Welcome to part 3 of the connection-theory series.This one is about something a bit more philosophical, which is about one way our perception of reality can go wrong.
Psychologically, we all normally experience the reality of ourselves, the world, and other people as being one interconnected whole. However, everyone will have some occasions of dissociation, which is when this perception is disrupted and the three parts of “reality” do not form a whole. When this happens, people will experience derealisation and/or depersonalisation
In derealisation, people will see the world as the unreal part. Everything will seem separated, as if watching their life happen through a TV screen or through a pane of glass. It also means the environment is seen to lack depth, meaning, and emotional attachments.
Depersonalisation is when people see themselves as the unreal part. They will feel like they are watching themselves taking part in daily life, and hear themselves taking part in conversations etc, but they are not in the “drivers seat” of their body. In this experience, the world seems surreal and dreamlike, and also is seen to lack significance and depth.
|What derealisation can feel like|
Despite me writing about derealisation and depersonalisation separately here, they are not always seen to be separate symptoms. If they do both come from disruptions of the same self-world-other mechanism then it might be that there is only one “lack of reality” and the person could be confused as to whether they are unreal or the world is.
It is also important to say that when people experience any of the dissociative symptoms, it is only their subjective perception of reality that changes, not their knowledge. This means they are not removed from reality, and they still know what is real and what isn’t- their world just feels “strange” to them.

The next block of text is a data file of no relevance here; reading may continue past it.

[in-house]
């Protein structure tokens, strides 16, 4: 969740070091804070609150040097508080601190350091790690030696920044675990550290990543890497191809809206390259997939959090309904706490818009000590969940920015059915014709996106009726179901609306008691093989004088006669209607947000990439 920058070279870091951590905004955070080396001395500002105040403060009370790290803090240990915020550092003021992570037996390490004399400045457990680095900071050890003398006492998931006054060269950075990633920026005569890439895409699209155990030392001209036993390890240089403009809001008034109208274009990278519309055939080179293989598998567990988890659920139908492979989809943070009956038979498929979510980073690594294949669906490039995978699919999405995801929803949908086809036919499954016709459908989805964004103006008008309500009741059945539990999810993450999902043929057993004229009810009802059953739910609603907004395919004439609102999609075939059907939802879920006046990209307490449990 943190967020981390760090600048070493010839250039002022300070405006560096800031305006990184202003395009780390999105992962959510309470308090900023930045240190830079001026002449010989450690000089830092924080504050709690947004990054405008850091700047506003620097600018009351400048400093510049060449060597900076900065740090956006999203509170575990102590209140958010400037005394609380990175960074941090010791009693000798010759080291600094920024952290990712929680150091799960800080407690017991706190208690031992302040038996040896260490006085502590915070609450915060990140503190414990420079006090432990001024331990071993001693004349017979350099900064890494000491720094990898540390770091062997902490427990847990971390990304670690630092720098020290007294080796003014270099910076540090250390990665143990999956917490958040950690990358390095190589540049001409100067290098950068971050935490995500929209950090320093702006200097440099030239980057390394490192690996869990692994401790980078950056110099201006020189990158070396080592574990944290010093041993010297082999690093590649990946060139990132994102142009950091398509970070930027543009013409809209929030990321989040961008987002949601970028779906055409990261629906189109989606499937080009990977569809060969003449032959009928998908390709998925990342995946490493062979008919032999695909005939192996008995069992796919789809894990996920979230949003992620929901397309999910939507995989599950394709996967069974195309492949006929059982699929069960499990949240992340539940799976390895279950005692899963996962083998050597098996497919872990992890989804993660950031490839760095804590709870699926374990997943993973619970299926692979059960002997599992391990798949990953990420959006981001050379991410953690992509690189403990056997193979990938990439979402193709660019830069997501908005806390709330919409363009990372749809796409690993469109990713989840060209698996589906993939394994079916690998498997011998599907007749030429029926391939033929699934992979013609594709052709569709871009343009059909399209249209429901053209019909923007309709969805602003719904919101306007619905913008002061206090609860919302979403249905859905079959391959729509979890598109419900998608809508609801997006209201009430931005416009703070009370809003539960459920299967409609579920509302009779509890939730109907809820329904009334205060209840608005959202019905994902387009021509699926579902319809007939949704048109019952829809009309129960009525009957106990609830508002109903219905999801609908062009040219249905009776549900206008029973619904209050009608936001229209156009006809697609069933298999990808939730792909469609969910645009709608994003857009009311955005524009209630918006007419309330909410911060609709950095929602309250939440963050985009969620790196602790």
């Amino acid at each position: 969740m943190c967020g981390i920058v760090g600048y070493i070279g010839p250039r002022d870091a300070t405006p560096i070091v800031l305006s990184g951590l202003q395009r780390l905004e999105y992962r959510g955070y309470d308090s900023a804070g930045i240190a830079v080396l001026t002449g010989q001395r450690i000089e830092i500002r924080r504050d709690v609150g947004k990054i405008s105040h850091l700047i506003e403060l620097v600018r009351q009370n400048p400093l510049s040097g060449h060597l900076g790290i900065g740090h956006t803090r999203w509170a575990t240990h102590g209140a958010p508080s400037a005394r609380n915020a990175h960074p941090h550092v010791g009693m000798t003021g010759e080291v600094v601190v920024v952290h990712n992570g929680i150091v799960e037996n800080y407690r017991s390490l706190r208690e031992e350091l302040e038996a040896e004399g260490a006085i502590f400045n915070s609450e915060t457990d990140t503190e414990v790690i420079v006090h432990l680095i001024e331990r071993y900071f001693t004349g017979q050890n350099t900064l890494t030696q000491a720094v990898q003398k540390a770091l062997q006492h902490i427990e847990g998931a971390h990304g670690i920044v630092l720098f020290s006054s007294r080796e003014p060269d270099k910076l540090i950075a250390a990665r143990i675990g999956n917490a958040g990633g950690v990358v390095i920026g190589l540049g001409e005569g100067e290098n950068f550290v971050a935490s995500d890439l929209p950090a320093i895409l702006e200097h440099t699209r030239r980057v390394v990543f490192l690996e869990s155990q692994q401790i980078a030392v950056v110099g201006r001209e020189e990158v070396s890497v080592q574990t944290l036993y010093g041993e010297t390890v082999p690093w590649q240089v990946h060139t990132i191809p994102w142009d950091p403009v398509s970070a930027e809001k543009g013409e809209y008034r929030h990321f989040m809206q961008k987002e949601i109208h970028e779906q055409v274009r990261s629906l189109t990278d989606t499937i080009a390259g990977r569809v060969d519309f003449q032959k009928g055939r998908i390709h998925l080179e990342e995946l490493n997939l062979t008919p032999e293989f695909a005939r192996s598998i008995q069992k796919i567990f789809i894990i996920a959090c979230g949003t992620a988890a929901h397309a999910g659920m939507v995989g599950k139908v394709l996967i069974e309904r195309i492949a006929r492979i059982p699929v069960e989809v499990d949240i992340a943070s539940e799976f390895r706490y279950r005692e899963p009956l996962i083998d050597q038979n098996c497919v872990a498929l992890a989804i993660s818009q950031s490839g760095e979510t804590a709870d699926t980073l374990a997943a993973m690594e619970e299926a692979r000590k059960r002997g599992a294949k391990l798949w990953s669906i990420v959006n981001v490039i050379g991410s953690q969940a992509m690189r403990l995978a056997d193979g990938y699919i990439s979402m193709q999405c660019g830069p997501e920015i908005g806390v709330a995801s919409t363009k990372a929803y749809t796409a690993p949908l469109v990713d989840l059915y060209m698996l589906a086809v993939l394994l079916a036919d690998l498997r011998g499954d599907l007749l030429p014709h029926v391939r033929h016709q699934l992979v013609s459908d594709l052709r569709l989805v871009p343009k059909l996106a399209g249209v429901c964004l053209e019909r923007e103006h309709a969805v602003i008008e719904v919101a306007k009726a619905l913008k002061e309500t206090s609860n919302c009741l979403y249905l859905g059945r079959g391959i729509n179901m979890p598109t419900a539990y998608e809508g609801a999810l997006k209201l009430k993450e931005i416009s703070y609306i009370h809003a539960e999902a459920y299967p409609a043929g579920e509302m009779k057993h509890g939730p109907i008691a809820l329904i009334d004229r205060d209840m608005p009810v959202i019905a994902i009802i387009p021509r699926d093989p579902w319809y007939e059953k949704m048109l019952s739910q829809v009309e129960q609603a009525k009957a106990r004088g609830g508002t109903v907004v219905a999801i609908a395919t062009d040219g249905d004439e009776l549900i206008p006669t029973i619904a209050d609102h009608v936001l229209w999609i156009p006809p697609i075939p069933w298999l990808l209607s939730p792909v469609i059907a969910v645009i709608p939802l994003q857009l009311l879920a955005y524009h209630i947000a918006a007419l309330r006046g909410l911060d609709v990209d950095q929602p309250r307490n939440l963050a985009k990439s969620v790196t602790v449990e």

Mild experiences of dissociation are normal; for example, someone driving or walking home will be thinking about something apart from the journey and then realise they have no conscious awareness of travelling for the time they were lost in thought. Another really frequent one is daydreaming, when we are “on another planet” or focusing on one stimulus and realising that many more have happened around it.
The amount that each person dissociates is on a continuum- some do it occasionally, while for others it can be a defence mechanism. For some people, it can be chronic and life-impacting, and at this point would be considered a dissociative disorder. There are also other things that make dissociative experiences more likely, such sleep deprivation, alcohol consumption, or a shock. Another aspect is stress and anxiety, where severe short-term stress is more likely to cause derealisation, and prolonged stress is more likely to cause depersonalisation.
A Dissociative Disorder is longer-lasting, and can also be more serious, than dissociation. There are also some personality effects of the disorder- one may be comfort with only using intellectual activity, not being able to get into the practical world. Another is over-sensitivity, and related to it is the ability to be very intuitive about other people while being oblivious to the self, due to being a stranger to the self but an observer of other.
In terms of psychological disorders and happenings, this is probably one of the most interesting ones I’ve come across so far, and one of the ones least understood by people.